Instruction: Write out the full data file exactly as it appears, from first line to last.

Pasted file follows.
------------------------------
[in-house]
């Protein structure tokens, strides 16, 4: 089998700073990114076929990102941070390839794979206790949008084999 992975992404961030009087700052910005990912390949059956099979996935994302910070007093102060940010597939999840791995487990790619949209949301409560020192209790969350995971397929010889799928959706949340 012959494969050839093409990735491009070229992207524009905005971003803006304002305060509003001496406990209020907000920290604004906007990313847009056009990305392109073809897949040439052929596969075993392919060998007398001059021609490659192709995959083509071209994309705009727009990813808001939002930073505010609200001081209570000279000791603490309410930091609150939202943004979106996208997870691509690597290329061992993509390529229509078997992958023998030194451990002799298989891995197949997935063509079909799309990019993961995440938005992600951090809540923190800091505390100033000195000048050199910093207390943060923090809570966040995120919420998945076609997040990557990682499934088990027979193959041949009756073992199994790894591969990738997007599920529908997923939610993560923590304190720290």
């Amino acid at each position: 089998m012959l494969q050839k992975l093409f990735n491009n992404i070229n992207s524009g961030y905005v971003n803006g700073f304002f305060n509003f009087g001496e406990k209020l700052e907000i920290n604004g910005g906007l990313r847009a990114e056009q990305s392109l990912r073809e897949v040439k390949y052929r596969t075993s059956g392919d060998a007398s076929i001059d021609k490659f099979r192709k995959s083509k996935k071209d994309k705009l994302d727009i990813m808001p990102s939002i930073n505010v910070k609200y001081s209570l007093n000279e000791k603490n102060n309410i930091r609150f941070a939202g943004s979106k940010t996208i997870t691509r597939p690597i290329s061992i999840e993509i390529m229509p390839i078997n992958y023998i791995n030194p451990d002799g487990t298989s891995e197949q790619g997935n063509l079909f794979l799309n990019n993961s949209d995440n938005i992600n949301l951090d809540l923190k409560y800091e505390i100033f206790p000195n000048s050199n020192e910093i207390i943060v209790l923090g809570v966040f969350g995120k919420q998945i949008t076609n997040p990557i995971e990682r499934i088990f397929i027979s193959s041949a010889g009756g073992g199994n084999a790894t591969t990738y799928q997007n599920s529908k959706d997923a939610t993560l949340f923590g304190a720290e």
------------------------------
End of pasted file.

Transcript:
[in-house]
């Protein structure tokens, strides 16, 4: 089998700073990114076929990102941070390839794979206790949008084999 992975992404961030009087700052910005990912390949059956099979996935994302910070007093102060940010597939999840791995487990790619949209949301409560020192209790969350995971397929010889799928959706949340 012959494969050839093409990735491009070229992207524009905005971003803006304002305060509003001496406990209020907000920290604004906007990313847009056009990305392109073809897949040439052929596969075993392919060998007398001059021609490659192709995959083509071209994309705009727009990813808001939002930073505010609200001081209570000279000791603490309410930091609150939202943004979106996208997870691509690597290329061992993509390529229509078997992958023998030194451990002799298989891995197949997935063509079909799309990019993961995440938005992600951090809540923190800091505390100033000195000048050199910093207390943060923090809570966040995120919420998945076609997040990557990682499934088990027979193959041949009756073992199994790894591969990738997007599920529908997923939610993560923590304190720290």
């Amino acid at each position: 089998m012959l494969q050839k992975l093409f990735n491009n992404i070229n992207s524009g961030y905005v971003n803006g700073f304002f305060n509003f009087g001496e406990k209020l700052e907000i920290n604004g910005g906007l990313r847009a990114e056009q990305s392109l990912r073809e897949v040439k390949y052929r596969t075993s059956g392919d060998a007398s076929i001059d021609k490659f099979r192709k995959s083509k996935k071209d994309k705009l994302d727009i990813m808001p990102s939002i930073n505010v910070k609200y001081s209570l007093n000279e000791k603490n102060n309410i930091r609150f941070a939202g943004s979106k940010t996208i997870t691509r597939p690597i290329s061992i999840e993509i390529m229509p390839i078997n992958y023998i791995n030194p451990d002799g487990t298989s891995e197949q790619g997935n063509l079909f794979l799309n990019n993961s949209d995440n938005i992600n949301l951090d809540l923190k409560y800091e505390i100033f206790p000195n000048s050199n020192e910093i207390i943060v209790l923090g809570v966040f969350g995120k919420q998945i949008t076609n997040p990557i995971e990682r499934i088990f397929i027979s193959s041949a010889g009756g073992g199994n084999a790894t591969t990738y799928q997007n599920s529908k959706d997923a939610t993560l949340f923590g304190a720290e």